The book description was intriguing, but I was not prepared for how much I would love reading Fangirl. It is one of those rare stories that just made me smile, when I wasn’t marveling at how well the author gets it.
Cath is starting college at the University of Nebraska, but she’s not your typical freshman. She’s nerdy and awkward and comes with bucketloads of social anxiety, and she’d much rather stay in her dorm room writing fanfiction than get drunk at a frat party. She’s always depended on her twin sister for her social life, but Wren wants to have the hard-partying college experience and has refused to room with Cath, who gets stuck with an intimidating older student. Many of the elements here are common to coming-of-age stories--there’s first love and family drama--but Fangirl is also about writing, and being a fan, and it encapsulates the experience of being a social misfit in college. Or at least, one experience of it: having a lot in common with Cath, I had to reconcile myself early on to the fact that there are differences (major differences) between her freshman experience and mine--but those are details; on an emotional level I found this story to be real and true.
This is a character-driven book, so I’ll start with the characters. Cath is fantastically-realized, quirky, and fun, and there’s so much that I love about Rowell’s portrayal of her, but here’s the most important thing: it’s okay to be like Cath. Cath has a lot going for her--she’s smart, witty, loyal and caring--and growing up means growing in her own direction, learning to handle new relationships and thrive in a new environment, not changing who she is. Cath doesn’t get a makeover or become a wild child or give up fanfiction. She’s a nerd, without having to be either the genius type or a super-sexy babe. And she’s completely believable; even where I would have had the opposite reaction, her feelings and behavior always rang true to her character.
But the other characters are great too, wholly authentic and often endearing. The book is largely driven by dialogue, and while Rowell’s prose is nothing special, the dialogue sparkles. It brings the characters to life and it’s often humorous, but it’s also so exactly the way people talk to one another, I think I’ve had some of these conversations. The romance is genuinely sweet, with characters who seem like a good fit for one another, and I loved that Cath’s hangups about physical affection don’t just disappear once she’s in a relationship; it’s something she has to work on.
Then too, the book is a celebration of the intense relationships we develop with fictional characters and worlds. Cath is a fan of Simon Snow, a stand-in for Harry Potter: and she's a big-name fan, with thousands of people following her writing. I loved the way Cath’s writing is treated: it’s taken seriously, as a major aspect of her life and a talent to be proud of--even by her writing professor, a novelist herself who sees Cath's potential but can’t stand the thought of fanfiction. (They have multiple conversations about this, as the professor becomes something of a mentor for Cath. I’m telling you, this book is nerd heaven!) My biggest criticism of the book is that it could have just referred to Harry Potter by name and been less campy; this might have caused problems with the inclusion of snippets from the “Simon Snow” books and a few lengthy chunks of Cath’s fanfiction, but these are largely extraneous to the story anyway. However, Rowell does a great job with the fanfiction excerpts, which are polished while still sounding like something an 18-year-old girl would write.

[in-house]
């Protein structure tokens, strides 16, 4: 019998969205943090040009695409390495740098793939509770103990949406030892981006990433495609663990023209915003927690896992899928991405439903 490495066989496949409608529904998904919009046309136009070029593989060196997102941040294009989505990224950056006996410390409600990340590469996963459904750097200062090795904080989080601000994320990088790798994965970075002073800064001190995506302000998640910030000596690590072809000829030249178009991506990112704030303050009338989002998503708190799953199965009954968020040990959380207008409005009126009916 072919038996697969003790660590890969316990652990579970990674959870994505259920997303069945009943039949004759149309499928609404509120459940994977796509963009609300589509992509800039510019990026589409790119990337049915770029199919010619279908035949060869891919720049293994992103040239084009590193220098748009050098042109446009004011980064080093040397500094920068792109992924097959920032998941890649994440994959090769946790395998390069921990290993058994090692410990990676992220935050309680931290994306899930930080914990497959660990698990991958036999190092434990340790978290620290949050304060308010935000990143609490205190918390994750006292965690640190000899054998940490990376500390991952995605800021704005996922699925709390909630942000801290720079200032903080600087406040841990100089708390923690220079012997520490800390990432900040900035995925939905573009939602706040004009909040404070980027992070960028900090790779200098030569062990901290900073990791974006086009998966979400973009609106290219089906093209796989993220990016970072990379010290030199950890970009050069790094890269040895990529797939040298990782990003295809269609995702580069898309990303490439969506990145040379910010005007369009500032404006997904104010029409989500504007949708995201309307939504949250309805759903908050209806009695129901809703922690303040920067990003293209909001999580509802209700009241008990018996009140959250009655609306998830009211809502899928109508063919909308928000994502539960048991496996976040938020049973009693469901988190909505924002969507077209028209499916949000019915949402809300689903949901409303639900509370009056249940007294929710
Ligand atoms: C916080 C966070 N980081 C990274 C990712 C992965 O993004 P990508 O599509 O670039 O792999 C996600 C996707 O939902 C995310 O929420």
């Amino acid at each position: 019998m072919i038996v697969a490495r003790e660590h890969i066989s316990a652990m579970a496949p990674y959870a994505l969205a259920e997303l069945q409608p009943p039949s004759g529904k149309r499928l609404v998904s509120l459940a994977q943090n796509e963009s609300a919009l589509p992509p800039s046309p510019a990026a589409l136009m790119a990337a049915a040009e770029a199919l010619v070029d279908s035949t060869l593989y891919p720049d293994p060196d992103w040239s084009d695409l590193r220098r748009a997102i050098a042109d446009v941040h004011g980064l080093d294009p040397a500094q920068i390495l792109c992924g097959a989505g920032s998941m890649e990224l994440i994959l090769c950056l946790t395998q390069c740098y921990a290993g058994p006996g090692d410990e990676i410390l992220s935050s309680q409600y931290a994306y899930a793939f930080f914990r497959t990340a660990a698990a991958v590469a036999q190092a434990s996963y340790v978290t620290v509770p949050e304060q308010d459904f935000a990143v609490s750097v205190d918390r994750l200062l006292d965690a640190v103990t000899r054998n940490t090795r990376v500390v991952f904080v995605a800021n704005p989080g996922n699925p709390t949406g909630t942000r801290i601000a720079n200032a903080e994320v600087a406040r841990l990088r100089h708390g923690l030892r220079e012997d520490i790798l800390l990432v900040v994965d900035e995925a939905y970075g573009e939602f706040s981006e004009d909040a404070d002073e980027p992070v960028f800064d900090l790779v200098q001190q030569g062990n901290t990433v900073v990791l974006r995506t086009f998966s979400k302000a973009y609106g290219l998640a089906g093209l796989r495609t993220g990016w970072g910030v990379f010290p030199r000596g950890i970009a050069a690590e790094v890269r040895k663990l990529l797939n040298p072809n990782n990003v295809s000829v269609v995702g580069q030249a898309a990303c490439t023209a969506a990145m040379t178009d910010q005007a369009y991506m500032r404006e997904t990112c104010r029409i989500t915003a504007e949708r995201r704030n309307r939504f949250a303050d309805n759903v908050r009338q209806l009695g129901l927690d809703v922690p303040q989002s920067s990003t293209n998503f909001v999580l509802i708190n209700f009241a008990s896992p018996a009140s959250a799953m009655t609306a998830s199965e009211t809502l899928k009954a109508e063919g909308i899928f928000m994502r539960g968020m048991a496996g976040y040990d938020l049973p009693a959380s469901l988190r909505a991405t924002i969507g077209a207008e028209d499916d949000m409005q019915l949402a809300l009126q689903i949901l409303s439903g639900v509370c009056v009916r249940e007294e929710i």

In the end, there are so many scenes and little moments in this book that struck a chord with me. I love that Cath attends a big state university--there are so few novels set in college, and most of them seem to be about people quoting poetry at one another at small liberal arts colleges; I loved reading about the kind of school I attended, with a huge campus, where people work part-time and aren’t necessarily academically-oriented. I loved Cath’s realization that she comes from a mostly rural state where her experience growing up in Omaha isn’t the norm; I had that too. And the clashing assumptions about sex between Cath and her roommate. And Cath’s arguing with her boyfriend about whether or not his chivalry is respectful. And her heightened awareness of her safety on campus at night (even though physical danger is not a part of this story): I too have dialed 911 on my cell phone just in case. I could go on, but you get the picture.
This book isn’t great literature, but it’s a fun, funny and true-to-life story of an experience I haven’t seen fictionalized before, and for that I love it. Recommended to anyone who’s been weird in college, or anyone who sees that in their future. I wish I could have read it when I was 17.